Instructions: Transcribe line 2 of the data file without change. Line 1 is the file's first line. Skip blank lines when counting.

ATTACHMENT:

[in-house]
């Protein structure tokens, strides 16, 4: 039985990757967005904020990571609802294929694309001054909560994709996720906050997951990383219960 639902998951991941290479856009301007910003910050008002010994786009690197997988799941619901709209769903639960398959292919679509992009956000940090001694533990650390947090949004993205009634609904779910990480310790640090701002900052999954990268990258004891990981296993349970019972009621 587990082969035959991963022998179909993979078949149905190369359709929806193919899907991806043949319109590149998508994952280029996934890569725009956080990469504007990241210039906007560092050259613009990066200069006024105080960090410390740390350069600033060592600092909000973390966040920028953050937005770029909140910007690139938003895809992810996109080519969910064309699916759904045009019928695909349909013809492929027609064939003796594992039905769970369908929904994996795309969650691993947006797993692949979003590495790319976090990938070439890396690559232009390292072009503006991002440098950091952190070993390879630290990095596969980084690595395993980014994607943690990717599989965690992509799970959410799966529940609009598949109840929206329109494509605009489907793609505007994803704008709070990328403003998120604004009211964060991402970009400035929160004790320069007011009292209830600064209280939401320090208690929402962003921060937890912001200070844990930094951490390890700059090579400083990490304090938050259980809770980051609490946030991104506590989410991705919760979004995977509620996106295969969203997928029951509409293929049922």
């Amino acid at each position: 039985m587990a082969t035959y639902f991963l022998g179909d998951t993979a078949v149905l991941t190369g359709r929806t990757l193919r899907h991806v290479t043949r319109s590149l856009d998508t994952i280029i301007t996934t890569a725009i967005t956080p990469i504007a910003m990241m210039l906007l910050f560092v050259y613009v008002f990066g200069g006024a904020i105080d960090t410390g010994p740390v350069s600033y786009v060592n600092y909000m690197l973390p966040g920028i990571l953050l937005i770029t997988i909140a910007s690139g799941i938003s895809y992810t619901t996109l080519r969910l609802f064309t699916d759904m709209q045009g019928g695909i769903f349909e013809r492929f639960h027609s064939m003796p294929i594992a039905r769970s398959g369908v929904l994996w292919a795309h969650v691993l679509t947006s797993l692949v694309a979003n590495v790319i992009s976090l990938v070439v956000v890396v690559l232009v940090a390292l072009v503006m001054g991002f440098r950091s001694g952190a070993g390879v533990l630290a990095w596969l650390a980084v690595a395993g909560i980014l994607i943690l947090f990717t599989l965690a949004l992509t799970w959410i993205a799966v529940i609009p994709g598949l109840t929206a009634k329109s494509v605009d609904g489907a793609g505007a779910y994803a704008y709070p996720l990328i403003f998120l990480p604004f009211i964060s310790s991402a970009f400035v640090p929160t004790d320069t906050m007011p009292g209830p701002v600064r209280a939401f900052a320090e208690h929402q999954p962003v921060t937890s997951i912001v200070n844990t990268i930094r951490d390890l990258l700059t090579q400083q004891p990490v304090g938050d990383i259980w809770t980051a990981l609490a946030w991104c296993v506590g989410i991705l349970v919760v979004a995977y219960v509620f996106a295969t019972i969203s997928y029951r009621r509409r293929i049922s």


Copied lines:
């Protein structure tokens, strides 16, 4: 039985990757967005904020990571609802294929694309001054909560994709996720906050997951990383219960 639902998951991941290479856009301007910003910050008002010994786009690197997988799941619901709209769903639960398959292919679509992009956000940090001694533990650390947090949004993205009634609904779910990480310790640090701002900052999954990268990258004891990981296993349970019972009621 587990082969035959991963022998179909993979078949149905190369359709929806193919899907991806043949319109590149998508994952280029996934890569725009956080990469504007990241210039906007560092050259613009990066200069006024105080960090410390740390350069600033060592600092909000973390966040920028953050937005770029909140910007690139938003895809992810996109080519969910064309699916759904045009019928695909349909013809492929027609064939003796594992039905769970369908929904994996795309969650691993947006797993692949979003590495790319976090990938070439890396690559232009390292072009503006991002440098950091952190070993390879630290990095596969980084690595395993980014994607943690990717599989965690992509799970959410799966529940609009598949109840929206329109494509605009489907793609505007994803704008709070990328403003998120604004009211964060991402970009400035929160004790320069007011009292209830600064209280939401320090208690929402962003921060937890912001200070844990930094951490390890700059090579400083990490304090938050259980809770980051609490946030991104506590989410991705919760979004995977509620996106295969969203997928029951509409293929049922």